Here’s the thing, though. If you’re very serious about photography or videography, you probably already have professional or semi-pro gear. The scenarios where you will use these two very powerful apps on the Xperia 5 II are very situational. The regular Joe will stick to the default camera app and there’s nothing wrong with that. That being said, anyone familiar with Sony’s Alpha cameras will feel at home with this Pro oriented software.
The Xperia 5 II features stereo front-facing speakers and this setup deserves a few words. The sound quality is really decent and the positioning of the speakers makes a lot of sense, especially when you’re watching stuff on the phone. The balance between the two loudspeakers is great too. The only downside is that the whole setup is not very loud, you won’t be able to hear your video or music in a noisy environment.
Software & Performance
The Xperia 5 II uses a Qualcomm Snapdragon 865 chipset paired with 8GB of RAM. This is quite a respectable package and Sony has gone to some lengths to optimize it further. There’s enhanced heat dissipation technology and special algorithms that manage the number of CPUs and frequencies during gaming.
Speaking of gaming, the display boasts a 240Hz touch sampling rate, and when you activate the 120Hz refresh rate mode everything just feels more immediate, smooth, and overall better. There’s another little trick called Heat Suppression Power Control that bypasses the battery and powers the phone straight from the charger, and it’s great for long gaming sessions as there’s practically no additional heat up due to battery charge/discharge.
Game Enhancer is back with a bunch of helpful features to further enhance the gaming experience. You can quickly switch between game modes (performance, balanced, battery, and custom), manage notifications, disable Side sense and the camera key, record your play, turn HS Power Control on and off, optimize the touch area, and more.
The funny thing is that looking at the synthetic benchmarks the Xperia 5 II performance isn’t chart-breaking. It’s on par with every other Snapdragon 865 phone out there and nothing more. When you use the phone in real life though, it feels faster and snapper than most of the other top-tier Android devices. The phone absolutely files and there are no hiccups, lags, or other mishaps. The performance is flagship-grade and buttery-smooth. This goes to show that synthetic benchmarks aren’t an absolute indicator of your user experience in real life with real tasks and games.
The Xperia 5 II comes equipped with Android 10 out of the box and there’s very little bloatware onboard. The PS App is preinstalled, as well as AccuWeather, Tidal, and Call of Duty. That’s pretty much it if you can actually call it bloatware. When it comes to proprietary features, the Side Sense is still present for better or worse. It allows you to double-tap the side of the screen to show predicted or predefined apps. It takes some getting used to and frankly it’s practicality is questionable.
The Multi-Window switch is actually quite useful, it allows you to quickly choose two apps and launch them in split-screen mode on the tall 21:9 display of the Xperia 5 II.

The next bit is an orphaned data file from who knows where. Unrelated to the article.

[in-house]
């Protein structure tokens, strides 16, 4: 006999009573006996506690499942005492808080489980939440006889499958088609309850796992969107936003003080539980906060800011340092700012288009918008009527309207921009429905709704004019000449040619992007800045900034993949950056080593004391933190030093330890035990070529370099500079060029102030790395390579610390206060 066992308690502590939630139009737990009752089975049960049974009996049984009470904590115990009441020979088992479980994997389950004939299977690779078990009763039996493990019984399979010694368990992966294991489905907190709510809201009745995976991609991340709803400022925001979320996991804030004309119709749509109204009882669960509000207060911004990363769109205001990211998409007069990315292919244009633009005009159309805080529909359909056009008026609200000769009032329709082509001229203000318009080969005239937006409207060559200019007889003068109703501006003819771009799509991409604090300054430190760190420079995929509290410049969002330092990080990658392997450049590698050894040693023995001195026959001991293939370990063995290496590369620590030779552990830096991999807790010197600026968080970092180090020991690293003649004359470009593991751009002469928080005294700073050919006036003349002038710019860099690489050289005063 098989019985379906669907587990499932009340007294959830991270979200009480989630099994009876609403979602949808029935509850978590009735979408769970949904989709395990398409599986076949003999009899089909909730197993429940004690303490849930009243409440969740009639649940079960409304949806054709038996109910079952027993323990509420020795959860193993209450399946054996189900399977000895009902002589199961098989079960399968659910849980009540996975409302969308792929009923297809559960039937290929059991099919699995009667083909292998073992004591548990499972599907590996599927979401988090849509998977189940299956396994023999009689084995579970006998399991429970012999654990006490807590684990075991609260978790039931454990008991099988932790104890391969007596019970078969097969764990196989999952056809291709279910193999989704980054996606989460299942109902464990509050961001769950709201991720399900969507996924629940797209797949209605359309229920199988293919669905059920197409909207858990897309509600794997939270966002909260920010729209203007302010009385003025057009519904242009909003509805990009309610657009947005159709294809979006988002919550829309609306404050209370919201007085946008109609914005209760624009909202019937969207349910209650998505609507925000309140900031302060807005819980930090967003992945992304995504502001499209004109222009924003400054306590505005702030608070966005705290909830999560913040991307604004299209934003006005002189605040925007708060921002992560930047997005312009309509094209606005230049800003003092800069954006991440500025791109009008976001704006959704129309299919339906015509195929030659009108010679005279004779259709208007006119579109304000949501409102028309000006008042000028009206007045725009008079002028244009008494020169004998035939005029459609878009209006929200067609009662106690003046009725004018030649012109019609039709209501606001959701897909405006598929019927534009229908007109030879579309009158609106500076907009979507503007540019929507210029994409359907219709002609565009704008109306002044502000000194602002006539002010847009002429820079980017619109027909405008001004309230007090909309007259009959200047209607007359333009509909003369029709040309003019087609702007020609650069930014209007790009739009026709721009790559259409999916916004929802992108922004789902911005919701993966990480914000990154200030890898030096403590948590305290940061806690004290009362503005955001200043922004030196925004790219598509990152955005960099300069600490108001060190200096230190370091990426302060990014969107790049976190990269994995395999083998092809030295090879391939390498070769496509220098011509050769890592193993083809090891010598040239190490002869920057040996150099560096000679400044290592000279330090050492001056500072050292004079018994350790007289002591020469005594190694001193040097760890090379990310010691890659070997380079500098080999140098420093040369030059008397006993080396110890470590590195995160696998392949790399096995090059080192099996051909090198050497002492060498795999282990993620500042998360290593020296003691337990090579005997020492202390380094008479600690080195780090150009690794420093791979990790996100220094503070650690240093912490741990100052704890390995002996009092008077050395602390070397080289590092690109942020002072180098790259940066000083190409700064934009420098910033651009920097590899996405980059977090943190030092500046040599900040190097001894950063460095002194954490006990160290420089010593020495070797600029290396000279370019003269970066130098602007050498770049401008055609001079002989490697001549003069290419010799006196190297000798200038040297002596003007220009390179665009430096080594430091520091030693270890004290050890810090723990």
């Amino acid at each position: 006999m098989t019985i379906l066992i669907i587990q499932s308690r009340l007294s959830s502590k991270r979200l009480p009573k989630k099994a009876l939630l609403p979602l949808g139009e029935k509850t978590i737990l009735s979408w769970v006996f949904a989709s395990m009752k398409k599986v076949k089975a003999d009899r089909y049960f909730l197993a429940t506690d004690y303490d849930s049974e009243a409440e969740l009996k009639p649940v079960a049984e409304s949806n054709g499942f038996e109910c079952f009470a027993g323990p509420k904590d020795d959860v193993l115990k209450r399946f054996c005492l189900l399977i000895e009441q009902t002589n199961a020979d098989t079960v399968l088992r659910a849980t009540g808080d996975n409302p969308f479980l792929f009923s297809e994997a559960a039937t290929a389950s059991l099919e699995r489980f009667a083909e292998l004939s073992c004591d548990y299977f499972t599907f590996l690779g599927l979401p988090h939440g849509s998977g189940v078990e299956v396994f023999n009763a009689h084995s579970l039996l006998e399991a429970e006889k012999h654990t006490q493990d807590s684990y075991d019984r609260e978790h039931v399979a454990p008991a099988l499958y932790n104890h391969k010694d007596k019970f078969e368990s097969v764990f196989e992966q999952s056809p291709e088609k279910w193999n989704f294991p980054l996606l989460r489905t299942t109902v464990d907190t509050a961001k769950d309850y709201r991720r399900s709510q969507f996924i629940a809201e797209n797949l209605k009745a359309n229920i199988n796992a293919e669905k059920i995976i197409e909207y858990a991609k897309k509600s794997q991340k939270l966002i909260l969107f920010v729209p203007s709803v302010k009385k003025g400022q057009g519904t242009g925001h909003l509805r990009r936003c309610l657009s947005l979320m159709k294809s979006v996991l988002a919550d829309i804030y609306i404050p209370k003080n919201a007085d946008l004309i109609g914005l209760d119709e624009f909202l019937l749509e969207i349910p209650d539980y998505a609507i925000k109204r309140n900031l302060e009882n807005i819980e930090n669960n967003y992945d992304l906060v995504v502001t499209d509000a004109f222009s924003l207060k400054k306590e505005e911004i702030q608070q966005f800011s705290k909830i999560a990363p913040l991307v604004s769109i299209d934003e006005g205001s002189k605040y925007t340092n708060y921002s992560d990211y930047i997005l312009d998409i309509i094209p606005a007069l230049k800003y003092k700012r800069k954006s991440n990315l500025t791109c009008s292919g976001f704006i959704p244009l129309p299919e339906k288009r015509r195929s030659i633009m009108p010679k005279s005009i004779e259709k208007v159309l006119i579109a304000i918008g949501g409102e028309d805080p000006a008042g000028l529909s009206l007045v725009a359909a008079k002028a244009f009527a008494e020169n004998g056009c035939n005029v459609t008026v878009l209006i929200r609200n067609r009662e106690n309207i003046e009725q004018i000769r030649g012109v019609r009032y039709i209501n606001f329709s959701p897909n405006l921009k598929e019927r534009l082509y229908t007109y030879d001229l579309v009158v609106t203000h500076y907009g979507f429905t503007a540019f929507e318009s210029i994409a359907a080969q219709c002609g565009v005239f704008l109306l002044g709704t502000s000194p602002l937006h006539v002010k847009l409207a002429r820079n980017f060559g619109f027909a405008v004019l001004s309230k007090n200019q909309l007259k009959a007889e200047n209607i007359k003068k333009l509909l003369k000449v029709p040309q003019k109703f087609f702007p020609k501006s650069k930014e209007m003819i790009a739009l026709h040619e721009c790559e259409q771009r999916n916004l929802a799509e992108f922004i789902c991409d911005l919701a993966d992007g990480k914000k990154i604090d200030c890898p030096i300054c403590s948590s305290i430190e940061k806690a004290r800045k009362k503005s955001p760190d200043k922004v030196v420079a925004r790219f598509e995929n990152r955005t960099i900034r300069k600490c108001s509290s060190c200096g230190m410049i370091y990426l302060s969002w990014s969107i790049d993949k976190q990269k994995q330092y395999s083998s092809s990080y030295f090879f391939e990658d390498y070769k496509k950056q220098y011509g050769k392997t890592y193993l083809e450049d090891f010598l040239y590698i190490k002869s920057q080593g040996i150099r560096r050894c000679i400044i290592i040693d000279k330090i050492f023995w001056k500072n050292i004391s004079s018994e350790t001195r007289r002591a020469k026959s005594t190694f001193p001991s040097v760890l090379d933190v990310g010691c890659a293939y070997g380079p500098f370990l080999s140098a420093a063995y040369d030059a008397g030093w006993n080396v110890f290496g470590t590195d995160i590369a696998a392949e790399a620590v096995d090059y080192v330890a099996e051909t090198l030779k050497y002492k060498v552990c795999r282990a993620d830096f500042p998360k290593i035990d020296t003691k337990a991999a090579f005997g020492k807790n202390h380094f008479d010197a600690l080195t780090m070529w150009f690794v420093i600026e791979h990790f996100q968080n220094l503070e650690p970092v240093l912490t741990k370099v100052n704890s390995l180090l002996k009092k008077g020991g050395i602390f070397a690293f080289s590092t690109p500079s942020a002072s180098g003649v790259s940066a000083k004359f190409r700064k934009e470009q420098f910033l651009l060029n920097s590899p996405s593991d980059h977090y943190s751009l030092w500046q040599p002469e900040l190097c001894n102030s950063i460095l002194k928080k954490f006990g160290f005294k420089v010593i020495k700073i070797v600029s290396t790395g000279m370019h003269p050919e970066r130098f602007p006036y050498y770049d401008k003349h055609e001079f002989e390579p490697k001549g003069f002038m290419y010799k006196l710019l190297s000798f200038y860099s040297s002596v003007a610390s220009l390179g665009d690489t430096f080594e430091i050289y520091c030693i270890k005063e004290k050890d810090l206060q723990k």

Sony has really put a lot of effort into cramming an adequate size battery in the compact body of the Xperia 5 II. The company actually redesigned the motherboard layout (splitting it in two, rather than sticking with an L-shape) to make room for a 4,000mAh battery. It’s great to see such dedication and attention to detail, especially when it comes to something as important as battery life.
I know what you’re thinking right now: “4,000 mAh is not that much.” That’s true, but we need to put that capacity into perspective. The Xperia 1 II sports the same battery size but it is considerably bigger than the Xperia 5 II. The Xperia 5, on the other hand, has a modest 3,140 mAh battery which means more than a 25% jump in capacity between generations. And that’s impressive.
Unsurprisingly, the Xperia 5 II offers a lot of stamina. The phone tackled our web browsing test with ease and scored an impressive result - more than 13 and a half hours. Activating the 120Hz refresh rate chipped 4 hours off of this result but the phone still comfortably managed more than 9 hours of buttery-smooth web browsing. The gaming score is also decent while the YouTube result put the Xperia 5 II ahead of its bigger sibling - the 1 II.
Unfortunately, charging speeds are a bit underwhelming. While the Xperia 5 II comes with an 18W fast charger out of the box and technically supports up to 21W through USB Power Delivery 3.0, it takes 2 hours to fully charge the battery.
Here is how fast the phone charges using the 18W charger in the retail box:
- in 15 minutes: 22% charged
- in 30 mins: 43%
- in 45 mins: 60%
- FULL CHARGE: 2 hours
Best Sony Xperia 5 II alternatives
There are practically no alternatives to the 21:9 aspect ratio that Sony uses in its smartphones. If you like this design you have to stick with Sony. There’s the Xperia 1 - the phone that re-started it all for Sony but there’s really no point in getting it over the Xperia 5 II. The Xperia 1 II costs $100 more and all you get is a bigger screen but that’s pretty much it. The Xperia 5 II takes everything from the 1 II and just makes it better. Plus the 120Hz refresh rate of the display. Among its siblings, this phone has no competition, really.
Unfortunately, that’s not the case when we factor in all other manufacturers. Given the premium price of the Xperia 5 II ($950), there is plenty of choice out there if you don’t necessarily dig the 21:9 aspect ratio. The Galaxy S20 series will give you the same performance and display eye-candy and if you go for the S20 FE you’ll save a lot of money too. OnePlus is another great alternative - the OnePlus 8 Pro has a bigger battery, an amazing display, and very similar performance.
Moving out of the Android ecosystem, we find the iPhone 11 Pro at roughly the same price as the Xperia 5 II. Actually, with the iPhone 12 lineup just announced, you have even more options. If you want something really compact you can buy the iPhone 12 mini ($699), or opt for the iPhone 12 Pro ($999).
Basically, you have options everywhere indicating tough times for Sony Mobile once again. Don’t get me wrong, the Xperia 5 II is a magnificent phone, a worthy flagship, it’s just a little niche. It’s a phone for Xperia fans, no doubt about it. The majority of the people will probably grab a Samsung or an Apple, which is a shame but that’s just how things are.